The Padres trailed by three runs as the ninth inning began on a gray Sunday afternoon at the ballpark that breaks spirits and makes men mumble.
"It feels like we've been here a month," Eric Hosmer would say later. "Everything that happened, this was a grind."
The Padres and Rockies had already scored 88 runs in four days, same as the Dodgers and Phillies did in a May series 90 years ago and no one had since.
Fernando Tatis Jr. came to the plate a home run shy of the cycle and lined out to right field.
Then Hosmer walked and Manny Machado did, too.
Hunter Renfroe, who had homered in the first inning and again in the seventh after doing so three times on Friday, hit a long fly ball that was caught in center field.
It was almost over. But of course it wasn't.
The Padres would for the first time in their history complete a second ninth-inning comeback from from a multi-run deficit in three days to beat the Rockies 14-13 in the finale of a four-game series that had to that point already seen records break and tempers flare and water bubble from the ground and fall from the sky.
"You can't script this series," manager Andy Green said. "Hard-fought, both sides, absolutely exhausted pitching staffs — and a split of, all things."
They earned that most bananas of splits because this happened next:
Wil Myers ripped a single to left field that scored Hosmer. Greg Garcia hit his second triple of the game, into the gargantuan gap between left and center fields, which brought home Machado and Myers to tie the game 13-13.
Rockies closer Wade Davis was done. In came Jon Gray, who started Thursday in the first game of the series.
The Rockies issued intentional walks to Josh Naylor and pinch-hitter Austin Allen to bring up pinch-hitter Matt Strahm, who had been the Padres starting pitcher Thursday and gotten two singles off Gray but on this day was told not to swing unless he got a strike.
He got two of them but never swung.
Strahm — who an inning earlier to get his spikes on and get ready to hit, if necessary, and had announced, ""Get it to me and we'll win." — drew two balls standing so close to the plate it was as if he was hoping one of Gray's 98 mph fastballs would hit him. Gray then pumped one of those fastballs to the outside corner before missing with another to run the count full.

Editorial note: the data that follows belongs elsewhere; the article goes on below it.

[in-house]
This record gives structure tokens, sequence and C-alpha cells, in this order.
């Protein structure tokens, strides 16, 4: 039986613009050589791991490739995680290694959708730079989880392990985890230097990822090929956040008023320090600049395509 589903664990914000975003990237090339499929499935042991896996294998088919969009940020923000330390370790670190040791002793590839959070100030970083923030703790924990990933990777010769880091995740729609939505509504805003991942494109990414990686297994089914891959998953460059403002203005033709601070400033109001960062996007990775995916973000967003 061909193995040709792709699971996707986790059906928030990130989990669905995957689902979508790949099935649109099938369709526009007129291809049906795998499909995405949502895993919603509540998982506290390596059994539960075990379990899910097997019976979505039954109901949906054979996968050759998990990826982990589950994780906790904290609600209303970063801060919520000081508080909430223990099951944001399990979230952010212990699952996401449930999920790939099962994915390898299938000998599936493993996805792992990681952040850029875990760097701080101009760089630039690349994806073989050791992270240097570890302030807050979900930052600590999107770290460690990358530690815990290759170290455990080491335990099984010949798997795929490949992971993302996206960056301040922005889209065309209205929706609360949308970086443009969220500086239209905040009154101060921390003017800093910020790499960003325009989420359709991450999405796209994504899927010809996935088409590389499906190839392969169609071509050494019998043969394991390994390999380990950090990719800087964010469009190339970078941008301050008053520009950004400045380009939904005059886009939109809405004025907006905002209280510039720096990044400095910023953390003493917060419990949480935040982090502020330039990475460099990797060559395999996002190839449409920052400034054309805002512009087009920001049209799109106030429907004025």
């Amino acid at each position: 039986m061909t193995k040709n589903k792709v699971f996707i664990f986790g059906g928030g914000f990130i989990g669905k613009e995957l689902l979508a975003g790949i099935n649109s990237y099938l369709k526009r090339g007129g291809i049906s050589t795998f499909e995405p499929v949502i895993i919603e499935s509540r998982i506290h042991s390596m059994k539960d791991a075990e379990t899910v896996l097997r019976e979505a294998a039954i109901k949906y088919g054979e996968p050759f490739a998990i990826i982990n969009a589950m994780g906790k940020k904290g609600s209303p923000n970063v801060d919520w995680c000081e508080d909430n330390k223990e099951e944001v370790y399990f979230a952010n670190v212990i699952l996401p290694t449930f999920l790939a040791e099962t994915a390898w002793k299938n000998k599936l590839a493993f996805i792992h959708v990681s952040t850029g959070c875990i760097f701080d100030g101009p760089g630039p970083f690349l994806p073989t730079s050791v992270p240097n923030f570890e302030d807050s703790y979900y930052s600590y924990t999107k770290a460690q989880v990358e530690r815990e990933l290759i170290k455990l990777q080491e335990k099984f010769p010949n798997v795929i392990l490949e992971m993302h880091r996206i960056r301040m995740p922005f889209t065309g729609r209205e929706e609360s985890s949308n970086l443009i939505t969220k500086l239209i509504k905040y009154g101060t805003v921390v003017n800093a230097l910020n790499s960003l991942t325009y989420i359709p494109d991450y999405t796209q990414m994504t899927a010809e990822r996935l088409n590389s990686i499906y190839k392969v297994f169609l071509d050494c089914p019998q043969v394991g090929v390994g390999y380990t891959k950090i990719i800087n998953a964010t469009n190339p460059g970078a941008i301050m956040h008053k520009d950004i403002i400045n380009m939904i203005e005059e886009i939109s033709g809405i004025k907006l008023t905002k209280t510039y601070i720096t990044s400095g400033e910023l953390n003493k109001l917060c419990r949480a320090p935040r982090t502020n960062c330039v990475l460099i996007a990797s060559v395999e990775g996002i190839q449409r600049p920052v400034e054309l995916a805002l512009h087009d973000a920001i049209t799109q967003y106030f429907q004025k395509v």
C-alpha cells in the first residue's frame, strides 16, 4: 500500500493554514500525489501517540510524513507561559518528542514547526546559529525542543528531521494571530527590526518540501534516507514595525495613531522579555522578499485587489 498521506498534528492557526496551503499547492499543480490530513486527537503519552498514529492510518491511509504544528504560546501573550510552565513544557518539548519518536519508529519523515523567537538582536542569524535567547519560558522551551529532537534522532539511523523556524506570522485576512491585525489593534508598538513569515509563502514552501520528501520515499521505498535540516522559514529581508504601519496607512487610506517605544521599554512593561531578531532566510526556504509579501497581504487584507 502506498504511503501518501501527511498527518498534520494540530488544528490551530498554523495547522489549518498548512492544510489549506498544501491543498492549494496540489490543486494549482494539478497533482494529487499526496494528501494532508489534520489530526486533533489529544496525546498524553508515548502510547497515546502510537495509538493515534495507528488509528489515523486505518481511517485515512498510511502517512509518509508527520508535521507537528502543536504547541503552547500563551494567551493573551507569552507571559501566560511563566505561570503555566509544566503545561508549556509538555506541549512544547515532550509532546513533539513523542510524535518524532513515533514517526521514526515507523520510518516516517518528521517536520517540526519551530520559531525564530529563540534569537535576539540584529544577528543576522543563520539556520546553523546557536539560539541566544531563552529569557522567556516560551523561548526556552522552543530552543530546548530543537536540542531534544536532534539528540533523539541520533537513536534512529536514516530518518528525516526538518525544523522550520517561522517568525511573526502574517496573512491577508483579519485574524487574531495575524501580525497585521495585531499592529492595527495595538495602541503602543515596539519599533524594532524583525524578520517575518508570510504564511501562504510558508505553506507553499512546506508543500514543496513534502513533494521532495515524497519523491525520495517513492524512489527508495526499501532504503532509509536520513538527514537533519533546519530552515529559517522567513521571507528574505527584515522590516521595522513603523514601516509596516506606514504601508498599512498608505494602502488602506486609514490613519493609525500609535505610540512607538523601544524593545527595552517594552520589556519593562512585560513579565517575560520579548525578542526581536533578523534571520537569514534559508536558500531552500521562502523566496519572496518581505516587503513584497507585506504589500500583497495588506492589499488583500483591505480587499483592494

There was no point at which Strahm knew whether the 99 mph fastball Gray threw next was going to be a strike, but he wasn't swinging at the pitch that tailed just below the zone on the inner edge of the plate as Thursday's starting pitcher walked Thursday's starting pitcher to bring in the winning run in Sunday's game.
"I can't handle his velocity," Strahm said. "So that was it."
As Strahm jogged to first base and Garcia jogged home, the Coors Field crowd that had practically gone hoarse cheering its team's nine runs in the first two innings some four hours earlier gasped a collective boo. Some catcalls derided Rockies manager Bud Black's decision to issue the free passes, but the Padres roundly praised the move.
"Makes a lot of sense," Strahm said. "I am a pitcher."
The walk brought up Tatis for a second time in the inning. And two days after his two hits in the Padres' six-run ninth inning, the rookie made his second out of Sunday's ninth inning on a grounder.
Into the game came closer Kirby Yates, who had been sitting in the bullpen in the second inning when the scoreboard said his team trailed 9-5 and the sixth inning when the Padres trailed 13-8.
"That's the most bizarre series I've ever been part of," Yates said after pitching his second perfect inning to close out his second game of the series and earn his major league-leading 24th save. "I know baseball is different here, but that was unbelievable. It was like beer league softball. Insane. … That's a huge win for us. That's the second time we've come back in the series. That's a win we absolutely needed to have. I'm excited to have been a part of it. I really didn't want to blow that."
And thus finished four games that featured a mile-high miracle, some mud, another slightly lesser mile-high miracle and left the Padres' pitching staff a mess.
That the Padres on Sunday became just the second team since 1920 to win a game in which their starting pitcher allowed nine or more runs before the second inning was over is a dubious distinction.